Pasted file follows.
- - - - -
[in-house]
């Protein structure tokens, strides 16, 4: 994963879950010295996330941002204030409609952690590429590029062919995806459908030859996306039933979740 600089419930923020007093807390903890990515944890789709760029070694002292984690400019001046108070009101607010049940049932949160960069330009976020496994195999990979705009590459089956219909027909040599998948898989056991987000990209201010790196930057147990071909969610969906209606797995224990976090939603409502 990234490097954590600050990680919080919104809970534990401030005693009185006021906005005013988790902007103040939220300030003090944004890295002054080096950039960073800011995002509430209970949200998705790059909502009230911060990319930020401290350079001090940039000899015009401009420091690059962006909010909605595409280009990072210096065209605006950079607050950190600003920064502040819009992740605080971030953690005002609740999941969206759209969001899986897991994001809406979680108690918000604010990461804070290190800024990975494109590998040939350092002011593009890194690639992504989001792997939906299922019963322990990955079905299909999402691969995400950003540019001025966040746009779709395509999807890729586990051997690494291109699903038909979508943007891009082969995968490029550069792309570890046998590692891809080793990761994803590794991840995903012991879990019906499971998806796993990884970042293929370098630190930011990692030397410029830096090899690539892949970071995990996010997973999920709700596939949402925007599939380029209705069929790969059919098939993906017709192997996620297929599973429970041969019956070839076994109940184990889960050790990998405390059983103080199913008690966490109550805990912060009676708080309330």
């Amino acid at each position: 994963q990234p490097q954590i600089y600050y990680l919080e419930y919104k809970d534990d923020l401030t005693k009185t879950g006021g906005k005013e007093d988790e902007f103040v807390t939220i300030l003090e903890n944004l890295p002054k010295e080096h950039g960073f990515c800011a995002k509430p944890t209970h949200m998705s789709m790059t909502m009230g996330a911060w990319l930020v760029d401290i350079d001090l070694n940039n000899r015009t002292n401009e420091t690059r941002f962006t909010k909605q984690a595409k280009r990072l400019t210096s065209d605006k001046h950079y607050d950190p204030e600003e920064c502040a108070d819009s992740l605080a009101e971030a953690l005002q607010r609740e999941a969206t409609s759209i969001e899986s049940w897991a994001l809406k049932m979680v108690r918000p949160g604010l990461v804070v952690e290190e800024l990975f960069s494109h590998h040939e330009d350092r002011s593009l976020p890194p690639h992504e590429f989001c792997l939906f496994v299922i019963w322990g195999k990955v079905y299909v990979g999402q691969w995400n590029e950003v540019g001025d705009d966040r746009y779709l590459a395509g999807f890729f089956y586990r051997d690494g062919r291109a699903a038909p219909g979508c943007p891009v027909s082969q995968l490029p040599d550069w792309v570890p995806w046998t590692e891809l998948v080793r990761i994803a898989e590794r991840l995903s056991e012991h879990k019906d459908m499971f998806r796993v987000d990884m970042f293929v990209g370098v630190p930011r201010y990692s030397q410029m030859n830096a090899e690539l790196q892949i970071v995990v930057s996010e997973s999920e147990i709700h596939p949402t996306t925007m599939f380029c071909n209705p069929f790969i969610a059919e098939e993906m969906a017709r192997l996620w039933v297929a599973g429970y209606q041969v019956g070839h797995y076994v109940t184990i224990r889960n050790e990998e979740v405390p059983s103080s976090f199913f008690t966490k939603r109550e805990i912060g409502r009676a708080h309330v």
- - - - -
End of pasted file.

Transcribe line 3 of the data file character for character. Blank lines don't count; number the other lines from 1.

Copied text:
């Amino acid at each position: 994963q990234p490097q954590i600089y600050y990680l919080e419930y919104k809970d534990d923020l401030t005693k009185t879950g006021g906005k005013e007093d988790e902007f103040v807390t939220i300030l003090e903890n944004l890295p002054k010295e080096h950039g960073f990515c800011a995002k509430p944890t209970h949200m998705s789709m790059t909502m009230g996330a911060w990319l930020v760029d401290i350079d001090l070694n940039n000899r015009t002292n401009e420091t690059r941002f962006t909010k909605q984690a595409k280009r990072l400019t210096s065209d605006k001046h950079y607050d950190p204030e600003e920064c502040a108070d819009s992740l605080a009101e971030a953690l005002q607010r609740e999941a969206t409609s759209i969001e899986s049940w897991a994001l809406k049932m979680v108690r918000p949160g604010l990461v804070v952690e290190e800024l990975f960069s494109h590998h040939e330009d350092r002011s593009l976020p890194p690639h992504e590429f989001c792997l939906f496994v299922i019963w322990g195999k990955v079905y299909v990979g999402q691969w995400n590029e950003v540019g001025d705009d966040r746009y779709l590459a395509g999807f890729f089956y586990r051997d690494g062919r291109a699903a038909p219909g979508c943007p891009v027909s082969q995968l490029p040599d550069w792309v570890p995806w046998t590692e891809l998948v080793r990761i994803a898989e590794r991840l995903s056991e012991h879990k019906d459908m499971f998806r796993v987000d990884m970042f293929v990209g370098v630190p930011r201010y990692s030397q410029m030859n830096a090899e690539l790196q892949i970071v995990v930057s996010e997973s999920e147990i709700h596939p949402t996306t925007m599939f380029c071909n209705p069929f790969i969610a059919e098939e993906m969906a017709r192997l996620w039933v297929a599973g429970y209606q041969v019956g070839h797995y076994v109940t184990i224990r889960n050790e990998e979740v405390p059983s103080s976090f199913f008690t966490k939603r109550e805990i912060g409502r009676a708080h309330v």